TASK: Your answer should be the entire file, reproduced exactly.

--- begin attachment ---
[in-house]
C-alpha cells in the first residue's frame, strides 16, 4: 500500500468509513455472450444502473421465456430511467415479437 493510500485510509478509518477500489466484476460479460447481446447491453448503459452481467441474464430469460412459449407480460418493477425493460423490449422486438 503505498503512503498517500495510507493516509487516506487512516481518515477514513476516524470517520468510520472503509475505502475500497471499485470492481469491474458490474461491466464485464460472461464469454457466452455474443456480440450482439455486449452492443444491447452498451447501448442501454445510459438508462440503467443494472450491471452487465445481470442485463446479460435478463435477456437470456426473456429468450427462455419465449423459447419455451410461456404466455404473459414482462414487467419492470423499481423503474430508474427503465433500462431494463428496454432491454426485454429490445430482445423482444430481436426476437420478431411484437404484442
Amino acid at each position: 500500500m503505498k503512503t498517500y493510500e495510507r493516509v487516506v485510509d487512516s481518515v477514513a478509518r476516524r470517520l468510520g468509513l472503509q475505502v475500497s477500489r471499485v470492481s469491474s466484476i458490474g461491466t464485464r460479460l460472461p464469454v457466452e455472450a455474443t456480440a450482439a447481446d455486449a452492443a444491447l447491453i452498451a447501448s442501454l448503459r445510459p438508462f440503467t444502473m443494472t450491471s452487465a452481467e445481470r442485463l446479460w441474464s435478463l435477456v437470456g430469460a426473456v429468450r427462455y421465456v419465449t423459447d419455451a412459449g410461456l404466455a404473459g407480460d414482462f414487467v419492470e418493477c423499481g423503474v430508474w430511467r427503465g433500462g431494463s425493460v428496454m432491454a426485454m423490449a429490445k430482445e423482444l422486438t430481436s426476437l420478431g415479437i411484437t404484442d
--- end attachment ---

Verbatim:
[in-house]
C-alpha cells in the first residue's frame, strides 16, 4: 500500500468509513455472450444502473421465456430511467415479437 493510500485510509478509518477500489466484476460479460447481446447491453448503459452481467441474464430469460412459449407480460418493477425493460423490449422486438 503505498503512503498517500495510507493516509487516506487512516481518515477514513476516524470517520468510520472503509475505502475500497471499485470492481469491474458490474461491466464485464460472461464469454457466452455474443456480440450482439455486449452492443444491447452498451447501448442501454445510459438508462440503467443494472450491471452487465445481470442485463446479460435478463435477456437470456426473456429468450427462455419465449423459447419455451410461456404466455404473459414482462414487467419492470423499481423503474430508474427503465433500462431494463428496454432491454426485454429490445430482445423482444430481436426476437420478431411484437404484442
Amino acid at each position: 500500500m503505498k503512503t498517500y493510500e495510507r493516509v487516506v485510509d487512516s481518515v477514513a478509518r476516524r470517520l468510520g468509513l472503509q475505502v475500497s477500489r471499485v470492481s469491474s466484476i458490474g461491466t464485464r460479460l460472461p464469454v457466452e455472450a455474443t456480440a450482439a447481446d455486449a452492443a444491447l447491453i452498451a447501448s442501454l448503459r445510459p438508462f440503467t444502473m443494472t450491471s452487465a452481467e445481470r442485463l446479460w441474464s435478463l435477456v437470456g430469460a426473456v429468450r427462455y421465456v419465449t423459447d419455451a412459449g410461456l404466455a404473459g407480460d414482462f414487467v419492470e418493477c423499481g423503474v430508474w430511467r427503465g433500462g431494463s425493460v428496454m432491454a426485454m423490449a429490445k430482445e423482444l422486438t430481436s426476437l420478431g415479437i411484437t404484442d